To determine normative ranges for fetal ocular biometrics between 19 and 38 weeks gestational age (GA) using volumetric MRI reconstruction. The 3D images of 114 healthy fetuses between 19 and 38 weeks GA were created using super-resolution volume reconstructions from MRI slice acquisitions. These 3D images were semi-automatically segmented to measure fetal orbit volume, binocular distance (BOD), interocular distance (IOD), and ocular diameter (OD). All biometry correlated with GA (Volume, Pearson's correlation coefficient (CC) = 0.9680; BOD, CC = 0.9552; OD, CC = 0.9445; and IOD, CC = 0.8429), and growth curves were plotted against linear and quadratic growth models. Regression analysis showed quadratic models to best fit BOD, IOD, and OD and a linear model to best fit volume. Orbital volume had the greatest correlation with GA, although BOD and OD also showed strong correlation. The normative data found in this study may be helpful for the detection of congenital fetal anomalies with more consistent measurements than are currently available. © 2015 John Wiley & Sons, Ltd. © 2015 John Wiley & Sons, Ltd.

  1. Determination of delta ferrite volumetric fraction in austenitic stainless steels

    International Nuclear Information System (INIS)

    Almeida Macedo, W.A. de.

    1983-01-01

    Measurements of delta ferrite volumetric fraction in AISI 304 austenitic stainless steels were done by X-ray difraction, quantitative metallography (point count) and by means of one specific commercial apparatus whose operational principle is magnetic-inductive: The Ferrite Content Meter 1053 / Institut Dr. Forster. The results obtained were comparated with point count, the reference method. It was also investigated in these measurements the influence of the martensite induced by mechanical deformation. Determinations by X-ray diffraction, by the ratio between integrated intensities of the ferrite (211) and austenite (311) lines, are in excelent agreement with those taken by point count. One correction curve for the lectures of the commercial equipment in focus was obtained, for the range between zero and 20% of delta ferrite in 18/8 stainless steels. It is demonstrated that, depending on the employed measurement method and surface finishing of the material to be analysed, the presence of martensite produced by mechanical deformation of the austenitic matrix is one problem to be considered. (Author) [pt

  2. A volumetric flow sensor for automotive injection systems

    Science.gov (United States)

    Schmid, U.; Krötz, G.; Schmitt-Landsiedel, D.

    2008-04-01

    For further optimization of the automotive power train of diesel engines, advanced combustion processes require a highly flexible injection system, provided e.g. by the common rail (CR) injection technique. In the past, the feasibility to implement injection nozzle volumetric flow sensors based on the thermo-resistive measurement principle has been demonstrated up to injection pressures of 135 MPa (1350 bar). To evaluate the transient behaviour of the system-integrated flow sensors as well as an injection amount indicator used as a reference method, hydraulic simulations on the system level are performed for a CR injection system. Experimentally determined injection timings were found to be in good agreement with calculated values, especially for the novel sensing element which is directly implemented into the hydraulic system. For the first time pressure oscillations occurring after termination of the injection pulse, predicted theoretically, could be verified directly in the nozzle. In addition, the injected amount of fuel is monitored with the highest resolution ever reported in the literature.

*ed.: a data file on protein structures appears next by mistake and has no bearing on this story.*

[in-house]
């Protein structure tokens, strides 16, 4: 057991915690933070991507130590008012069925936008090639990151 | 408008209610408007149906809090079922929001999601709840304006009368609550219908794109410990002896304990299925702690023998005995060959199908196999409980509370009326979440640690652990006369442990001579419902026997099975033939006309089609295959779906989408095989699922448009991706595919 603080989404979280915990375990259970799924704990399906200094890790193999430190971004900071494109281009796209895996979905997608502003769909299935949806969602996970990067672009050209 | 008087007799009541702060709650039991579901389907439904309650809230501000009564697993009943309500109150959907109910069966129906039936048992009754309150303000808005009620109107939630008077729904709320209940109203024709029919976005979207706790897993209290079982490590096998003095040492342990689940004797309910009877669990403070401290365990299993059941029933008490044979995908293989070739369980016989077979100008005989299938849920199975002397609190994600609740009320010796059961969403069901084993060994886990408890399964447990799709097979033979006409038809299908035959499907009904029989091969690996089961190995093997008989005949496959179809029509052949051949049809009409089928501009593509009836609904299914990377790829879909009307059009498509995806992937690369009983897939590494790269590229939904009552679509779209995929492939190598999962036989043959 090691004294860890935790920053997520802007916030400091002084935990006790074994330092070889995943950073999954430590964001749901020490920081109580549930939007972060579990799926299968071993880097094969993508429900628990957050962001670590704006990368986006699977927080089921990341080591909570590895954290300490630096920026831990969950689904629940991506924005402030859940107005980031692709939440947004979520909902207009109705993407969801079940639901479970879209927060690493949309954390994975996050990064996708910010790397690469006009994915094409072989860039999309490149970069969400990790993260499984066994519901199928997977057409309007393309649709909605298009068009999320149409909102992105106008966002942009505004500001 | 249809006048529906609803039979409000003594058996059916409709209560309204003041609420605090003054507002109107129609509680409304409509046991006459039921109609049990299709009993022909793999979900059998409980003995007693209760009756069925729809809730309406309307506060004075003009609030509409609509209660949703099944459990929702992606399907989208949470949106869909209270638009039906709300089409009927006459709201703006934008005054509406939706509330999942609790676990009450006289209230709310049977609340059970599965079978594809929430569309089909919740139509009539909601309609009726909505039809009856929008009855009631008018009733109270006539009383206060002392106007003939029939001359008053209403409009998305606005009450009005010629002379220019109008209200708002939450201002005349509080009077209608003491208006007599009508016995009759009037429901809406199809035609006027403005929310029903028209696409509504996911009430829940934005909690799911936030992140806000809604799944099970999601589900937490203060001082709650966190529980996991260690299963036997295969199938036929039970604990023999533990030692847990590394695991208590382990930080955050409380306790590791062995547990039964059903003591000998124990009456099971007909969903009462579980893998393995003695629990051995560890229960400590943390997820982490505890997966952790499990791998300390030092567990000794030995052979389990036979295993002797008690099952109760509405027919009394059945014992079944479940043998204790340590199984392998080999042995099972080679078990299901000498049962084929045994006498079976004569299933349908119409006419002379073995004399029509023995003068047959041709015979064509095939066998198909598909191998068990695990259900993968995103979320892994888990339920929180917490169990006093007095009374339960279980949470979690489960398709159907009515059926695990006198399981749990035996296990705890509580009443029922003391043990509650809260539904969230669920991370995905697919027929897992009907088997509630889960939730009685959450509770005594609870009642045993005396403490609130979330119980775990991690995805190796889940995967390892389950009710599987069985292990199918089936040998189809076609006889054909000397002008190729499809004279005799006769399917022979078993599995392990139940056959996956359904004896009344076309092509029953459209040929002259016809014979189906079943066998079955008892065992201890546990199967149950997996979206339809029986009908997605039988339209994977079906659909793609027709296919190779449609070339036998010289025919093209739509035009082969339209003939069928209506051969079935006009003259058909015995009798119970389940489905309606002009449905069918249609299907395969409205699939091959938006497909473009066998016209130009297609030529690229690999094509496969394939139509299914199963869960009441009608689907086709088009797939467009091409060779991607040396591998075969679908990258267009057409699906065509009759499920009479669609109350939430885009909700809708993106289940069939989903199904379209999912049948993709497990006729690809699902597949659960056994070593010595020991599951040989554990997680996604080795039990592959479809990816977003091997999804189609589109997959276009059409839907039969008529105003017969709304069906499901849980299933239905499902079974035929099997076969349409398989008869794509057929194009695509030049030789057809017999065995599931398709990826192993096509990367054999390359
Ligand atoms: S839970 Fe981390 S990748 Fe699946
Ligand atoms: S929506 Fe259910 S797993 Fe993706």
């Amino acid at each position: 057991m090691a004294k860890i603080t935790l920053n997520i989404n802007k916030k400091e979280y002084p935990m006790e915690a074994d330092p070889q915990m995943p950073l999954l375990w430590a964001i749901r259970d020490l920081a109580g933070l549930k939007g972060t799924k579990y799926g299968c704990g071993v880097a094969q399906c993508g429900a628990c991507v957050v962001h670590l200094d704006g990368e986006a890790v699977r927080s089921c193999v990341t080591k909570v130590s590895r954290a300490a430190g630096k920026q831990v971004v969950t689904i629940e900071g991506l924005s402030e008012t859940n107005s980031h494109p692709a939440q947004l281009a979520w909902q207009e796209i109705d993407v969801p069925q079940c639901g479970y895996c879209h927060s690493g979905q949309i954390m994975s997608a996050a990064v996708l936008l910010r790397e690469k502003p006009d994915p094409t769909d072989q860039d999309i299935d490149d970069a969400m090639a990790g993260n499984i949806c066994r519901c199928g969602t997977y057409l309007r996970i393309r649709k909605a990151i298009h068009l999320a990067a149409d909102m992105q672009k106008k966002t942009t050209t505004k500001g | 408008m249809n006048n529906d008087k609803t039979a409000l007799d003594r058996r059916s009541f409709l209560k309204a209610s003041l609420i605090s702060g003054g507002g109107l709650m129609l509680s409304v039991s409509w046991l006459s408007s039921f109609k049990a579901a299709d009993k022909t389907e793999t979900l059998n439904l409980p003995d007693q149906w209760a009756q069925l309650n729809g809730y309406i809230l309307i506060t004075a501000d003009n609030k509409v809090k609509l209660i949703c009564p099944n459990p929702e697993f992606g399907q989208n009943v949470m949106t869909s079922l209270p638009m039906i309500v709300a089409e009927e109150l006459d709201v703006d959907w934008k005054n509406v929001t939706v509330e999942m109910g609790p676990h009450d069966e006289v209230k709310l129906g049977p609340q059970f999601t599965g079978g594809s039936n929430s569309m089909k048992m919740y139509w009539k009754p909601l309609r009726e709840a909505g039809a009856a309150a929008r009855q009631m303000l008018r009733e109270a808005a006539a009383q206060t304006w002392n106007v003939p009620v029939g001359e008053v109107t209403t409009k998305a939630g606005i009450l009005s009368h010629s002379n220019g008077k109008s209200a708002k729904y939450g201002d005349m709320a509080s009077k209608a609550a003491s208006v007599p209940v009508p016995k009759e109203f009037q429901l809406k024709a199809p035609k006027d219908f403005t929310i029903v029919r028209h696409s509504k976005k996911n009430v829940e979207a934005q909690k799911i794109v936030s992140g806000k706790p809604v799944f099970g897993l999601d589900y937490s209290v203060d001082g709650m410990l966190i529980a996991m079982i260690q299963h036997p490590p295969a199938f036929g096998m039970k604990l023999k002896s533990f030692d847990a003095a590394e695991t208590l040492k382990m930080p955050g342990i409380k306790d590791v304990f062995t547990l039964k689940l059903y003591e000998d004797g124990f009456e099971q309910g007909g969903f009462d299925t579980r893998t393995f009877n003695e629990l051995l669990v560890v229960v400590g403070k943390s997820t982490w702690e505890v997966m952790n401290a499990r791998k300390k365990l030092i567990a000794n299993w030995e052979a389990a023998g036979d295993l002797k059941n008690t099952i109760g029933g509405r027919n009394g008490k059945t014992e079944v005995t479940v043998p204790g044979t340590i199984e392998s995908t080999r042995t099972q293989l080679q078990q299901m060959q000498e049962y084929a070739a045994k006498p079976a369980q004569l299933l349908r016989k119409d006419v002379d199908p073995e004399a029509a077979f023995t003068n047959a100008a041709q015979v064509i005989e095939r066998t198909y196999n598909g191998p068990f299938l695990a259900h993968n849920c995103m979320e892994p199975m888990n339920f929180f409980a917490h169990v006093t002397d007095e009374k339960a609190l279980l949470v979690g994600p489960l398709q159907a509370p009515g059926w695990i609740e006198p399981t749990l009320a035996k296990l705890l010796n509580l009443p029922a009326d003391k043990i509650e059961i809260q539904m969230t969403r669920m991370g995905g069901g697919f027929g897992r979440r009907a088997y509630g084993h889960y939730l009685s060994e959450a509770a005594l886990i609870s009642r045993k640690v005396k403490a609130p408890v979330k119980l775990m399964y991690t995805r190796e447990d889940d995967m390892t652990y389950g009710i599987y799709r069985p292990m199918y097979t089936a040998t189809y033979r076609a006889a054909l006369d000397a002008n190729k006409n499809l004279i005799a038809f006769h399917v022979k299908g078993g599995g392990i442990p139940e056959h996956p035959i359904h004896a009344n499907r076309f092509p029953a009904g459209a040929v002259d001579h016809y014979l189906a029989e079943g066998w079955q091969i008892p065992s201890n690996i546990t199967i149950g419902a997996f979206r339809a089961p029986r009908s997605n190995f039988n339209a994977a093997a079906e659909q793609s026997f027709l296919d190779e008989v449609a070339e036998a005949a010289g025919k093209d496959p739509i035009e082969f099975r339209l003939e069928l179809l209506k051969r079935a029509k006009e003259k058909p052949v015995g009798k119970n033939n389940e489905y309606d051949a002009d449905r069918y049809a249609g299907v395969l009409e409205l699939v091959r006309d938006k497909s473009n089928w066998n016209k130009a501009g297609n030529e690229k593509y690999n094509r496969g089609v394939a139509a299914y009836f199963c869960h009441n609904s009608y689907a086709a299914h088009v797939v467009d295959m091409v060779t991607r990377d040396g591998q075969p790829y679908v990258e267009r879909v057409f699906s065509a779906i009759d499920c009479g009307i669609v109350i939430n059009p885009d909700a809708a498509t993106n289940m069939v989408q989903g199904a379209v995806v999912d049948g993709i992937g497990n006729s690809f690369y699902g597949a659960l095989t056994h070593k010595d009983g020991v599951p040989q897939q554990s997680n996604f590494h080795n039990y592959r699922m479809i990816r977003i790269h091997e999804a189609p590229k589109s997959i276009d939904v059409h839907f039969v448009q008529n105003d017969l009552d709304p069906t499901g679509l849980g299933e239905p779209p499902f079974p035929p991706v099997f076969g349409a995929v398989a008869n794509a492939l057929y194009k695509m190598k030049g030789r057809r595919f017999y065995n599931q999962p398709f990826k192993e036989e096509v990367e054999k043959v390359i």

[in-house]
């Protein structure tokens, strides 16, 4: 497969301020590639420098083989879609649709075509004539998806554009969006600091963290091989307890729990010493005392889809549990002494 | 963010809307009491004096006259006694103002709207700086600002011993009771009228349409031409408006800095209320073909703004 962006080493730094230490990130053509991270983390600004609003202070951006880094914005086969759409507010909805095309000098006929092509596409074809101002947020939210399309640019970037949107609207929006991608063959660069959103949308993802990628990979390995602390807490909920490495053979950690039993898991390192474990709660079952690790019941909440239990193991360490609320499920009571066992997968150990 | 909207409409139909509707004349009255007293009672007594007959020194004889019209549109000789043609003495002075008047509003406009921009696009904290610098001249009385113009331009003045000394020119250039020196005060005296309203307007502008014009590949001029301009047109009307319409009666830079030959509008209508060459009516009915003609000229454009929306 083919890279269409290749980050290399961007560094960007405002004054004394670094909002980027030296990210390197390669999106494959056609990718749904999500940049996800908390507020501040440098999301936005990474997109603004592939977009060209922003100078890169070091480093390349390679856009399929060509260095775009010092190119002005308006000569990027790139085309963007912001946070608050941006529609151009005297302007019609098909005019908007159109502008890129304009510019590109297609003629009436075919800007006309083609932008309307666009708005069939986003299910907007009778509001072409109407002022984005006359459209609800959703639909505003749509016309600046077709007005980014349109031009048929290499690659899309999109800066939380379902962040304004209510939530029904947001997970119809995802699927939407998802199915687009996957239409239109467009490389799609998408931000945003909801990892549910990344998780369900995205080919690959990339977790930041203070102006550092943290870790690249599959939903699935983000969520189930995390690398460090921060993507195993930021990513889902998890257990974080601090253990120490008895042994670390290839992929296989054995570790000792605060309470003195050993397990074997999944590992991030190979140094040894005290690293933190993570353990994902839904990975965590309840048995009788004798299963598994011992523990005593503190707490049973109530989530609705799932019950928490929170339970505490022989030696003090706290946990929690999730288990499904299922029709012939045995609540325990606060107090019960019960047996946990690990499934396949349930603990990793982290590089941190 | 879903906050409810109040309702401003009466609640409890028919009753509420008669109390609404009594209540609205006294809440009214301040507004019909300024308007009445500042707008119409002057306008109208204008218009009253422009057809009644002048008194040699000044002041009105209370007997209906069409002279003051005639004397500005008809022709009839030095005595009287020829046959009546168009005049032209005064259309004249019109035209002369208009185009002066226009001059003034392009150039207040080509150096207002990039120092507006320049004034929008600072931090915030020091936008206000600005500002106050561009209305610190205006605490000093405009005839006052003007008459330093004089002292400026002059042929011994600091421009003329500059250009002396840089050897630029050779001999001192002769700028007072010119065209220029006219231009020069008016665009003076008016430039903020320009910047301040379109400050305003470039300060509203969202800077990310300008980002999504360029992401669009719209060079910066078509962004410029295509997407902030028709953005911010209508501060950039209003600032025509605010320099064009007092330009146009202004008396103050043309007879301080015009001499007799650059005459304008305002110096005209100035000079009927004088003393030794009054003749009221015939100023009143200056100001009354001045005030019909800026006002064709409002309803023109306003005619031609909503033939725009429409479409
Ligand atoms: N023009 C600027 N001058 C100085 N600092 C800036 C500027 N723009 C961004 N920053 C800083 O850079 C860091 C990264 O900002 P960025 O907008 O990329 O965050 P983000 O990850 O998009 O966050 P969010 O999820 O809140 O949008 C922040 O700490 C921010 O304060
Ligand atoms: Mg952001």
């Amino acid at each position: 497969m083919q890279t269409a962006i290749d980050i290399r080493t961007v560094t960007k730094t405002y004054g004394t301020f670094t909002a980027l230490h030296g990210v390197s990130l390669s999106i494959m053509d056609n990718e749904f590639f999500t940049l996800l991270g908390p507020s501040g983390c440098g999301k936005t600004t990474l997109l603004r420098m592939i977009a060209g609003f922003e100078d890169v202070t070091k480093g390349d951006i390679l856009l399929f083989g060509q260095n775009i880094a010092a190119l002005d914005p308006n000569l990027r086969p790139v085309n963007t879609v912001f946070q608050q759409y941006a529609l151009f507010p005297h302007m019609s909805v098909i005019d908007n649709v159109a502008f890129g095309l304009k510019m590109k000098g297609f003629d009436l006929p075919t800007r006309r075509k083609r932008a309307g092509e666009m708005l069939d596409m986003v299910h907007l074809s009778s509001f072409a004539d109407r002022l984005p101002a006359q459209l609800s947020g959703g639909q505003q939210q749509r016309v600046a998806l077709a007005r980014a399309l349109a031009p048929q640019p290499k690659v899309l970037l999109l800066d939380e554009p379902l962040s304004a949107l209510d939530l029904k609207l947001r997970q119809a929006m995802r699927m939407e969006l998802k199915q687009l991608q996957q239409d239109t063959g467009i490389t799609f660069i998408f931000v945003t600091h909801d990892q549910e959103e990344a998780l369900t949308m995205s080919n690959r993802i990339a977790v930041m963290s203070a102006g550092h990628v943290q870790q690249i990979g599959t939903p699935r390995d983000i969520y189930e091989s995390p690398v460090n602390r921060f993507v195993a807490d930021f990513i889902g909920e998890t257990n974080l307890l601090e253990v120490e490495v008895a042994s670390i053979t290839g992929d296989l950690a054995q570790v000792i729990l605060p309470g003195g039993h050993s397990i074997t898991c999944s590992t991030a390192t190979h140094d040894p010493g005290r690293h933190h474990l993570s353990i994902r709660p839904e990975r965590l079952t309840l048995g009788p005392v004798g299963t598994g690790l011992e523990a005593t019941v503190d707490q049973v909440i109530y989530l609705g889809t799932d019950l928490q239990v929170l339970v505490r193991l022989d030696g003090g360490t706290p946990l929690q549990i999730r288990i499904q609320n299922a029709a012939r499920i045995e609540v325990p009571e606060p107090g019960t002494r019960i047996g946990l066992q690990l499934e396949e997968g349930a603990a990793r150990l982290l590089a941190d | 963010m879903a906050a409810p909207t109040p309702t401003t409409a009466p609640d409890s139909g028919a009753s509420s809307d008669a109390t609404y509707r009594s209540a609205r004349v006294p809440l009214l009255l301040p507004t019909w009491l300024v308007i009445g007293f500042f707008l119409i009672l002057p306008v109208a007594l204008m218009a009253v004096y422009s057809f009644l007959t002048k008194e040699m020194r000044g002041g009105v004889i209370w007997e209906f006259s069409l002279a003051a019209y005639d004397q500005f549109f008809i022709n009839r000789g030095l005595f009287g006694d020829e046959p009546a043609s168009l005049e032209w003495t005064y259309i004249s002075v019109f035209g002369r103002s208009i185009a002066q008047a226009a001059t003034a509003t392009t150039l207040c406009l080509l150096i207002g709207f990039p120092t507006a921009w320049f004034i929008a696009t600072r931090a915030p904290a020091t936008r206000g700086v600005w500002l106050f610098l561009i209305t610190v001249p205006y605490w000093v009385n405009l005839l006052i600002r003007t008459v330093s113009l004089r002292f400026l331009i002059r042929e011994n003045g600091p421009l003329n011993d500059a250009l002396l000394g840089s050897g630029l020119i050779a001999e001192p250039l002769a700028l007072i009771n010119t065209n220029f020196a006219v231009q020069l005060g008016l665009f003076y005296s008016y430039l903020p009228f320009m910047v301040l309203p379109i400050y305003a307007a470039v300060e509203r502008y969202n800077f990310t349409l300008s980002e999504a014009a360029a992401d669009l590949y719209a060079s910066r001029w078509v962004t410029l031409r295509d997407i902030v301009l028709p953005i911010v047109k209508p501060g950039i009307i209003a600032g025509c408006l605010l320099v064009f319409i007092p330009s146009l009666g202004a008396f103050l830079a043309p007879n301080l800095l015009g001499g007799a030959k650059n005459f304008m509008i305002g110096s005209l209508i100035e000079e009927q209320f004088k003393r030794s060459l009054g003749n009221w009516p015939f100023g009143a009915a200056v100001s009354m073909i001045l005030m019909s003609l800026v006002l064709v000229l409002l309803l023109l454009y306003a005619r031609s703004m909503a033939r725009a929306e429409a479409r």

3. Region-of-interest volumetric visual hull refinement

    KAUST Repository

    Knoblauch, Daniel

    2010-01-01

    This paper introduces a region-of-interest visual hull refinement technique, based on flexible voxel grids for volumetric visual hull reconstructions. Region-of-interest refinement is based on a multipass process, beginning with a focussed visual hull reconstruction, resulting in a first 3D approximation of the target, followed by a region-of-interest estimation, tasked with identifying features of interest, which in turn are used to locally refine the voxel grid and extract a higher-resolution surface representation for those regions. This approach is illustrated for the reconstruction of avatars for use in tele-immersion environments, where head and hand regions are of higher interest. To allow reproducability and direct comparison a publicly available data set for human visual hull reconstruction is used. This paper shows that region-of-interest reconstruction of the target is faster and visually comparable to higher resolution focused visual hull reconstructions. This approach reduces the amount of data generated through the reconstruction, allowing faster post processing, as rendering or networking of the surface voxels. Reconstruction speeds support smooth interactions between the avatar and the virtual environment, while the improved resolution of its facial region and hands creates a higher-degree of immersion and potentially impacts the perception of body language, facial expressions and eye-to-eye contact. Copyright © 2010 by the Association for Computing Machinery, Inc.